Image credit: NASA / GALEX, via Image credit: NASA / GALEX, via

What's going on here? Like many globular clusters, the heavier stars (and binary stars) have segregated themselves preferentially towards the center, where mergers occur and they form a new population of bluer stars known as blue stragglers.

But unlike other globulars with blue stragglers, this one still has surprises.

Image credit: ESA / Hubble and NASA. Image credit: ESA / Hubble and NASA.

The core region of this globular cluster -- in this image from Hubble -- shows, quite surprisingly, mind you, that there are an unusually large number of blue stragglers away from the core of this cluster! The reason why is still a mystery, and astronomers are still on the lookout for possible explanations such as a recent merger, interaction or tidal tail associated with this cluster.

Image credit: ESA / Hubble and NASA. Image credit: ESA / Hubble and NASA.

But in the meantime, the heart of this cluster, illuminated by Hubble's powerful Advanced Camera for Surveys, is worth a deeper look.

Image credit: ESA / Hubble and NASA. Image credit: ESA / Hubble and NASA.

At the limit of its resolution, it appears this core is packed with stars everywhere you go. And yet, remember, this globular cluster is only class V, or of only intermediate density at its core. There are plenty that are packed far tighter.

Image credit: ESA / Hubble and NASA. Image credit: ESA / Hubble and NASA.

But that makes it no less beautiful. Famed astronomer William Herschel, the first to resolve this globular cluster into individual stars, wrote the following description for Messier 53:

A cluster of very close stars; one of the most beautiful objects I remember to have seen in the heavens. The cluster appears under the form of a solid ball, consisting of small stars, quite compressed into one blaze of light, with a great number of loose ones surrounding it, and distinctly visible in the general mass.

Not a bad choice for an object to look and marvel at this Messier Monday! Including today, we've taken a look at the following Messier objects:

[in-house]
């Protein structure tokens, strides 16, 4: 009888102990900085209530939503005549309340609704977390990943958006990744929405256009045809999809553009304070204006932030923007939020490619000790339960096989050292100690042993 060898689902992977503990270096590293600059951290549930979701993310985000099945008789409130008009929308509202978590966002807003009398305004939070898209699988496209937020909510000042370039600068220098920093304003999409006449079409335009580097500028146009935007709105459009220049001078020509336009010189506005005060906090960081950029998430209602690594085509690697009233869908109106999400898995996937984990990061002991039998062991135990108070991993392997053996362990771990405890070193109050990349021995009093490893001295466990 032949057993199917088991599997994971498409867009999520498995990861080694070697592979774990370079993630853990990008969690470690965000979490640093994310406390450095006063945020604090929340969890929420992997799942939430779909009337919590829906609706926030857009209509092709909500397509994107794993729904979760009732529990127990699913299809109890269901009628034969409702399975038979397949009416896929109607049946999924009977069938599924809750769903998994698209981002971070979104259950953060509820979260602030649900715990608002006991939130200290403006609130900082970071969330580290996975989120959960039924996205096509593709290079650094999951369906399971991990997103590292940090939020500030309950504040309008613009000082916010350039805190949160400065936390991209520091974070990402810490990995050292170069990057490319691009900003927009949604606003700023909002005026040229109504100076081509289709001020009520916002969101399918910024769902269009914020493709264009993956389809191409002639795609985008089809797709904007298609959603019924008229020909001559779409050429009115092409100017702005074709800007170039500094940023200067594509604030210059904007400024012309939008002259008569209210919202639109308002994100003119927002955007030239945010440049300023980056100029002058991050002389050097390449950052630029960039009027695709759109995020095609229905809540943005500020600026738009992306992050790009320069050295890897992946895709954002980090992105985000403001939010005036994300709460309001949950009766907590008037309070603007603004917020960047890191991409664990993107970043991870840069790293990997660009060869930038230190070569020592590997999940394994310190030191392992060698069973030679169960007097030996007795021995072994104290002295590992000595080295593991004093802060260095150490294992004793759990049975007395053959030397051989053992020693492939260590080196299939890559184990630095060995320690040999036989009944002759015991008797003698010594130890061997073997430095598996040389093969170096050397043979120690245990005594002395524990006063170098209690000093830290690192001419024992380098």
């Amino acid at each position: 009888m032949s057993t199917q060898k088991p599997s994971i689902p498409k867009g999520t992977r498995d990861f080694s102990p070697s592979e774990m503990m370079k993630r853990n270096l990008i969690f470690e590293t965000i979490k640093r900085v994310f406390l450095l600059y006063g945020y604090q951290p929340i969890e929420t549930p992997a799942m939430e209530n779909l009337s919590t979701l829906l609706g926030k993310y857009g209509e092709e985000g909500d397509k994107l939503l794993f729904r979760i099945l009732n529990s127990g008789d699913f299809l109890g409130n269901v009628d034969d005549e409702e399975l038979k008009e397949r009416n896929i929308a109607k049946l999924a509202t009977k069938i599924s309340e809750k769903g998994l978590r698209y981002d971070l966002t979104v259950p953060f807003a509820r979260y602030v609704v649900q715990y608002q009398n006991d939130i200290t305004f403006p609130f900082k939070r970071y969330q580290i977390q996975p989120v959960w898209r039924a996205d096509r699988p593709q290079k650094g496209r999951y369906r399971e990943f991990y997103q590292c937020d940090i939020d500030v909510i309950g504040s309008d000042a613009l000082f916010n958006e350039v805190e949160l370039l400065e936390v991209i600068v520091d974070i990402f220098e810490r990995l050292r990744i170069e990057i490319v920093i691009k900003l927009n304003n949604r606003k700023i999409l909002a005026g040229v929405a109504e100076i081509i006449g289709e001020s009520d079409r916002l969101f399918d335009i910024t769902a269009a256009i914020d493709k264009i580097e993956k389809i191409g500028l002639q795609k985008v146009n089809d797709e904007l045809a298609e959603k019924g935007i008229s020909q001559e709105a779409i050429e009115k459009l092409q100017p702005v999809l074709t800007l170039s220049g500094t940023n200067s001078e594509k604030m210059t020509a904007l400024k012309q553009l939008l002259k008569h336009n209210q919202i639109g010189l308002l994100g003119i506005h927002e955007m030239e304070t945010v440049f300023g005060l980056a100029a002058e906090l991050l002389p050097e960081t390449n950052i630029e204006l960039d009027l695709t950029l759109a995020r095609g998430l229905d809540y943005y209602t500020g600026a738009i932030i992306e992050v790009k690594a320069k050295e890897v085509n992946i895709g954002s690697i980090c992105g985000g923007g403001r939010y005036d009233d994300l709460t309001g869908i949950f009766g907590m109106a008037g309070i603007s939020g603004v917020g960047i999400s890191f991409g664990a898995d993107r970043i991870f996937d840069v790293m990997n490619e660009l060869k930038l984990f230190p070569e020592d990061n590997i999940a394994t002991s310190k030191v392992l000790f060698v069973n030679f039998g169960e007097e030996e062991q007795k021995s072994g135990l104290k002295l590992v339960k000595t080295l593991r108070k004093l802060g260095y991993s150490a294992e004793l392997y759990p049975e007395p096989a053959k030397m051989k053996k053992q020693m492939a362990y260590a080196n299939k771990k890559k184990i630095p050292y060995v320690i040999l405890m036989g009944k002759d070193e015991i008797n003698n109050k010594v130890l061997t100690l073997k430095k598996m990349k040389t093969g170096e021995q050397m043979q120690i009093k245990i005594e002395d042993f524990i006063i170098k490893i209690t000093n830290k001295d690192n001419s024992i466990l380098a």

Come back next week for another Messier Monday, where we'll uncover the science, history and night-sky views of another beautiful deep-sky fixture!

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What's the average distance between stars in the core?

Ah, the infamous question mark. Nice find, The Bobs, but I'm not going to get excited until the actual results are out since the answer to the headline-question could easily be "No." Maybe what they found is a complete absence of the DM annihilation signal sufficient to rule out a range of hypothesis.

Which, granted, would be excellent science. My point is that there's no reason to jump the gun to conclusions.

The Bobs and CB, I have been toying with the idea of writing a post called "The Worst Kind of Science Hype" for some time now.

This headline -- which is all Sam Ting's fault -- may be the tipping point.

Maybe call it "The Worst Kind of Science Hype?" so if anyone criticizes your article you can just point at the question mark. ;)

I love Mondays. Blue Stragglers indeed.

By theTentman (not verified) on 18 Feb 2013 #permalink


Lay person here. What I can't envision is what it would look like if you were in the middle of that cluster looking back toward Earth. And would the gravity effects of all those stars be lethal to humans? I suspect the radiation would be.

Looked from this cluster, the view you would have on the plane of the MilkyWay would be spectacular! And the gravity itself won't kill you - indeed the radiation would. However: when so many stars are packed in such small space, gravity effects could lead to colliding stars and wayward planets and such, which could be lethal if one is coming directly at you ;)

By Olaf van Kooten (not verified) on 25 Feb 2013 #permalink